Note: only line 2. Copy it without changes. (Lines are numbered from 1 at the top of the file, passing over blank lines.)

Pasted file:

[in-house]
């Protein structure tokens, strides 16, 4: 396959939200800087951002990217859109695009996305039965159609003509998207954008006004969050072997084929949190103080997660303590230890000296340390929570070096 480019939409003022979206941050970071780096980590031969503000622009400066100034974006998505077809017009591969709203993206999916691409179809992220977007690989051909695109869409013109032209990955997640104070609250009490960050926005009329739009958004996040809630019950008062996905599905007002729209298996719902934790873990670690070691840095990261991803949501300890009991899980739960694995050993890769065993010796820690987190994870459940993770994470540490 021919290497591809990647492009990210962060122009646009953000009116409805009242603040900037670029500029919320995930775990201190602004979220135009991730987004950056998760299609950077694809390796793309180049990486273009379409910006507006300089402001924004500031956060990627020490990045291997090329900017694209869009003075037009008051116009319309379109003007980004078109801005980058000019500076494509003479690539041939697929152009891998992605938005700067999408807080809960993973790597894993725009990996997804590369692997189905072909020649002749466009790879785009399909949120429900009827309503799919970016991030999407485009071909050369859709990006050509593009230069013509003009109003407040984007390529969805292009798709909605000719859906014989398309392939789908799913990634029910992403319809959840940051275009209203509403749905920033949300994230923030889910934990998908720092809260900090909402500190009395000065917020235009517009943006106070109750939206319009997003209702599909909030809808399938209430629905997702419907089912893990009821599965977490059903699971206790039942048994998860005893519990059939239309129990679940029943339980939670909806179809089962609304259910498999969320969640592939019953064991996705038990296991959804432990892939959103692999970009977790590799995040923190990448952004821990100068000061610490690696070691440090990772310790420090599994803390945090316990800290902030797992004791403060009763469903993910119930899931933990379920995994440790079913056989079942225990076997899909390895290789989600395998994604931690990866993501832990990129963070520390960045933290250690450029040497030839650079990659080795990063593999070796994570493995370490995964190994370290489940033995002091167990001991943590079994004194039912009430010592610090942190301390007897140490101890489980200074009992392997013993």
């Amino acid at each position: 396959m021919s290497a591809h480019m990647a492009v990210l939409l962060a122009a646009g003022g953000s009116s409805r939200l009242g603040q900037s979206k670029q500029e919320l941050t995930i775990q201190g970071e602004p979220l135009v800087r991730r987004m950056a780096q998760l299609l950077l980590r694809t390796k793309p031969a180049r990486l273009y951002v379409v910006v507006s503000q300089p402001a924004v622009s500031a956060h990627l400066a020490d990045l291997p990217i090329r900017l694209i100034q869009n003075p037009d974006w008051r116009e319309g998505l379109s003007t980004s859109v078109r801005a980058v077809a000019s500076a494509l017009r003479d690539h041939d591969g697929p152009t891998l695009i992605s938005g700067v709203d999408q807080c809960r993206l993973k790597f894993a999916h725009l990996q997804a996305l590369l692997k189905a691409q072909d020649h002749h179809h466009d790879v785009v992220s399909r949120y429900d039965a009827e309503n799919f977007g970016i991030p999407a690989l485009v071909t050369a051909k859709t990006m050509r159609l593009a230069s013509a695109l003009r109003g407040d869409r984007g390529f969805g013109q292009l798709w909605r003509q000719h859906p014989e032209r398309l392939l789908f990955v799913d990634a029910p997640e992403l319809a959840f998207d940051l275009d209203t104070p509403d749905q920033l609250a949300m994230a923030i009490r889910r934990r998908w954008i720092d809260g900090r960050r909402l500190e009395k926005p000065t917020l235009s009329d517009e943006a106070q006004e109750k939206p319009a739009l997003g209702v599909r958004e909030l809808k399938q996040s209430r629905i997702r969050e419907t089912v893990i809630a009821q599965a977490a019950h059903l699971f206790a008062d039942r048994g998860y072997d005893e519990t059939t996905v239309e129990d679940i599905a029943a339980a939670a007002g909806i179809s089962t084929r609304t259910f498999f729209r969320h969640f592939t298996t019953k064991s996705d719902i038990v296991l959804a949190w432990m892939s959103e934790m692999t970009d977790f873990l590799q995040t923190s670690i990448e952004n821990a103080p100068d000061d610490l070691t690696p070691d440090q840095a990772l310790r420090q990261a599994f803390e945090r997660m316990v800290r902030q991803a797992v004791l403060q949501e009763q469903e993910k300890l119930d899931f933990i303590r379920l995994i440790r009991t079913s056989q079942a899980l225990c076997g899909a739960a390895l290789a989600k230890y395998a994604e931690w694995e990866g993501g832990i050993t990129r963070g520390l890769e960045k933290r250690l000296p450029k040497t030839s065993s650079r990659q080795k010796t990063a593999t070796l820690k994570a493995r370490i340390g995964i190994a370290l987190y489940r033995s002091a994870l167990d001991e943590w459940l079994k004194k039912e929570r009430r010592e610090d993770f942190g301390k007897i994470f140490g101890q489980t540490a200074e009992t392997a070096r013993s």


């Protein structure tokens, strides 16, 4: 396959939200800087951002990217859109695009996305039965159609003509998207954008006004969050072997084929949190103080997660303590230890000296340390929570070096 480019939409003022979206941050970071780096980590031969503000622009400066100034974006998505077809017009591969709203993206999916691409179809992220977007690989051909695109869409013109032209990955997640104070609250009490960050926005009329739009958004996040809630019950008062996905599905007002729209298996719902934790873990670690070691840095990261991803949501300890009991899980739960694995050993890769065993010796820690987190994870459940993770994470540490 021919290497591809990647492009990210962060122009646009953000009116409805009242603040900037670029500029919320995930775990201190602004979220135009991730987004950056998760299609950077694809390796793309180049990486273009379409910006507006300089402001924004500031956060990627020490990045291997090329900017694209869009003075037009008051116009319309379109003007980004078109801005980058000019500076494509003479690539041939697929152009891998992605938005700067999408807080809960993973790597894993725009990996997804590369692997189905072909020649002749466009790879785009399909949120429900009827309503799919970016991030999407485009071909050369859709990006050509593009230069013509003009109003407040984007390529969805292009798709909605000719859906014989398309392939789908799913990634029910992403319809959840940051275009209203509403749905920033949300994230923030889910934990998908720092809260900090909402500190009395000065917020235009517009943006106070109750939206319009997003209702599909909030809808399938209430629905997702419907089912893990009821599965977490059903699971206790039942048994998860005893519990059939239309129990679940029943339980939670909806179809089962609304259910498999969320969640592939019953064991996705038990296991959804432990892939959103692999970009977790590799995040923190990448952004821990100068000061610490690696070691440090990772310790420090599994803390945090316990800290902030797992004791403060009763469903993910119930899931933990379920995994440790079913056989079942225990076997899909390895290789989600395998994604931690990866993501832990990129963070520390960045933290250690450029040497030839650079990659080795990063593999070796994570493995370490995964190994370290489940033995002091167990001991943590079994004194039912009430010592610090942190301390007897140490101890489980200074009992392997013993």